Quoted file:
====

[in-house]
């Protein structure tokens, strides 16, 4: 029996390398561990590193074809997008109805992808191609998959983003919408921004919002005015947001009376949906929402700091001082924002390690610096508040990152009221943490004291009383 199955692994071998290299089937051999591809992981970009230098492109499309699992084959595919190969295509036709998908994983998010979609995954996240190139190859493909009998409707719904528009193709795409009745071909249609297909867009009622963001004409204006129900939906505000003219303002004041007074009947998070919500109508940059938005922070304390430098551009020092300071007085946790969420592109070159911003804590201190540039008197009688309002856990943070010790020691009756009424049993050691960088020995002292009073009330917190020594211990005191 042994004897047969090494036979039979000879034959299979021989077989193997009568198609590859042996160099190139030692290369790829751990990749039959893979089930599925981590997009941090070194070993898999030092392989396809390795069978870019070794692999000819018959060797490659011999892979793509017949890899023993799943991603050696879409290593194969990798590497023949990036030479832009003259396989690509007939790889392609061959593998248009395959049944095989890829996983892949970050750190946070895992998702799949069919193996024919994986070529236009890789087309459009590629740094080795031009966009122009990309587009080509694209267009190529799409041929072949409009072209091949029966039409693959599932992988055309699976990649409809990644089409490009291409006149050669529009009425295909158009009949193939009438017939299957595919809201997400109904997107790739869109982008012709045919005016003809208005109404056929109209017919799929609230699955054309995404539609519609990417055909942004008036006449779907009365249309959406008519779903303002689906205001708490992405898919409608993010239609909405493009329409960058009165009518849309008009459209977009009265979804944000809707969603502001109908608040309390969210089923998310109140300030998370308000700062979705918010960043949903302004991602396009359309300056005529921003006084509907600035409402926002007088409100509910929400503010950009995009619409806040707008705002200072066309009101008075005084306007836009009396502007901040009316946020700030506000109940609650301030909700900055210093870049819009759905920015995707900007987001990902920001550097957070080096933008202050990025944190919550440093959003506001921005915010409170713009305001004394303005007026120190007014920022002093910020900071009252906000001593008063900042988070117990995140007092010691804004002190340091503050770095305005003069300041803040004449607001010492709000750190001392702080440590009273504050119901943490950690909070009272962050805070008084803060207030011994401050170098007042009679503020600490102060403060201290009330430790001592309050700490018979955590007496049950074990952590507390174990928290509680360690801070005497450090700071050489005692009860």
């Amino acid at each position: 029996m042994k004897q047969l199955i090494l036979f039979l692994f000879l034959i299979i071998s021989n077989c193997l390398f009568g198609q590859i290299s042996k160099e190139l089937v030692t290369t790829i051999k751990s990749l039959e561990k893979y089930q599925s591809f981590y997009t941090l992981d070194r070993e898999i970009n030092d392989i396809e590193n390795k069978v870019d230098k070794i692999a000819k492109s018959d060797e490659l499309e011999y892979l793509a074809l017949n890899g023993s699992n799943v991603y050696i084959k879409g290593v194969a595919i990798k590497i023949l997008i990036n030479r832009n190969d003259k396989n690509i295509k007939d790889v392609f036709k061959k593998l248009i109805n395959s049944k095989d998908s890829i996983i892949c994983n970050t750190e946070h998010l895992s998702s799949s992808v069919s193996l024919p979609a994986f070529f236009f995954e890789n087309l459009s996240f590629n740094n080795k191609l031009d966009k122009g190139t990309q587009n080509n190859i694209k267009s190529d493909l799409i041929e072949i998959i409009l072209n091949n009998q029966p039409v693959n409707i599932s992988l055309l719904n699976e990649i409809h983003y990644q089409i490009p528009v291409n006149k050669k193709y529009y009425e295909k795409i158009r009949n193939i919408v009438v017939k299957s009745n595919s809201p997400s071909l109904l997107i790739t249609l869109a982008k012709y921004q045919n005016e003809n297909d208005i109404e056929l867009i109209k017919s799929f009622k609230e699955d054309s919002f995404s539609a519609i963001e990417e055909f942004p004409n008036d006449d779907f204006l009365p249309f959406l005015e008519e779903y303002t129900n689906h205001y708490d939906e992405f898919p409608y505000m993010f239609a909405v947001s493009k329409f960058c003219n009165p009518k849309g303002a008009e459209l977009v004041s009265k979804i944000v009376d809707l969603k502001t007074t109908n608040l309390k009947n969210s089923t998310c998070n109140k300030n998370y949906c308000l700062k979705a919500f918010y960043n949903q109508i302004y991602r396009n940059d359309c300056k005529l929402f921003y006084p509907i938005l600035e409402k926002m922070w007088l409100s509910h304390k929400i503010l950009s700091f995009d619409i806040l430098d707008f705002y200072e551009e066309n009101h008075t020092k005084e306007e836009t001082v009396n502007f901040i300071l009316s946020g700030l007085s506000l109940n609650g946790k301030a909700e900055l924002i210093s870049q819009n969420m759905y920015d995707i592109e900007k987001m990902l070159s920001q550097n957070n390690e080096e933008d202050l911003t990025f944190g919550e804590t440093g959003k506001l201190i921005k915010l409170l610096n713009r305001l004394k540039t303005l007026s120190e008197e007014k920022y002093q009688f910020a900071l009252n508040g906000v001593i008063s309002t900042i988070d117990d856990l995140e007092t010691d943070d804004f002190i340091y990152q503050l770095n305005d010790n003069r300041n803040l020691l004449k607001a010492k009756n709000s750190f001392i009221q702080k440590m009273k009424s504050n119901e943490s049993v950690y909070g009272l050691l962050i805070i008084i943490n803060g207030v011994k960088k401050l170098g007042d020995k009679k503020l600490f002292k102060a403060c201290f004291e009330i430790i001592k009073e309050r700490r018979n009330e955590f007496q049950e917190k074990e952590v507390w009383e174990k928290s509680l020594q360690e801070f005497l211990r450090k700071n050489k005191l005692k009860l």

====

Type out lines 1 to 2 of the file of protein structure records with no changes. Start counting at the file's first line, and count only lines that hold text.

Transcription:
[in-house]
């Protein structure tokens, strides 16, 4: 029996390398561990590193074809997008109805992808191609998959983003919408921004919002005015947001009376949906929402700091001082924002390690610096508040990152009221943490004291009383 199955692994071998290299089937051999591809992981970009230098492109499309699992084959595919190969295509036709998908994983998010979609995954996240190139190859493909009998409707719904528009193709795409009745071909249609297909867009009622963001004409204006129900939906505000003219303002004041007074009947998070919500109508940059938005922070304390430098551009020092300071007085946790969420592109070159911003804590201190540039008197009688309002856990943070010790020691009756009424049993050691960088020995002292009073009330917190020594211990005191 042994004897047969090494036979039979000879034959299979021989077989193997009568198609590859042996160099190139030692290369790829751990990749039959893979089930599925981590997009941090070194070993898999030092392989396809390795069978870019070794692999000819018959060797490659011999892979793509017949890899023993799943991603050696879409290593194969990798590497023949990036030479832009003259396989690509007939790889392609061959593998248009395959049944095989890829996983892949970050750190946070895992998702799949069919193996024919994986070529236009890789087309459009590629740094080795031009966009122009990309587009080509694209267009190529799409041929072949409009072209091949029966039409693959599932992988055309699976990649409809990644089409490009291409006149050669529009009425295909158009009949193939009438017939299957595919809201997400109904997107790739869109982008012709045919005016003809208005109404056929109209017919799929609230699955054309995404539609519609990417055909942004008036006449779907009365249309959406008519779903303002689906205001708490992405898919409608993010239609909405493009329409960058009165009518849309008009459209977009009265979804944000809707969603502001109908608040309390969210089923998310109140300030998370308000700062979705918010960043949903302004991602396009359309300056005529921003006084509907600035409402926002007088409100509910929400503010950009995009619409806040707008705002200072066309009101008075005084306007836009009396502007901040009316946020700030506000109940609650301030909700900055210093870049819009759905920015995707900007987001990902920001550097957070080096933008202050990025944190919550440093959003506001921005915010409170713009305001004394303005007026120190007014920022002093910020900071009252906000001593008063900042988070117990995140007092010691804004002190340091503050770095305005003069300041803040004449607001010492709000750190001392702080440590009273504050119901943490950690909070009272962050805070008084803060207030011994401050170098007042009679503020600490102060403060201290009330430790001592309050700490018979955590007496049950074990952590507390174990928290509680360690801070005497450090700071050489005692009860």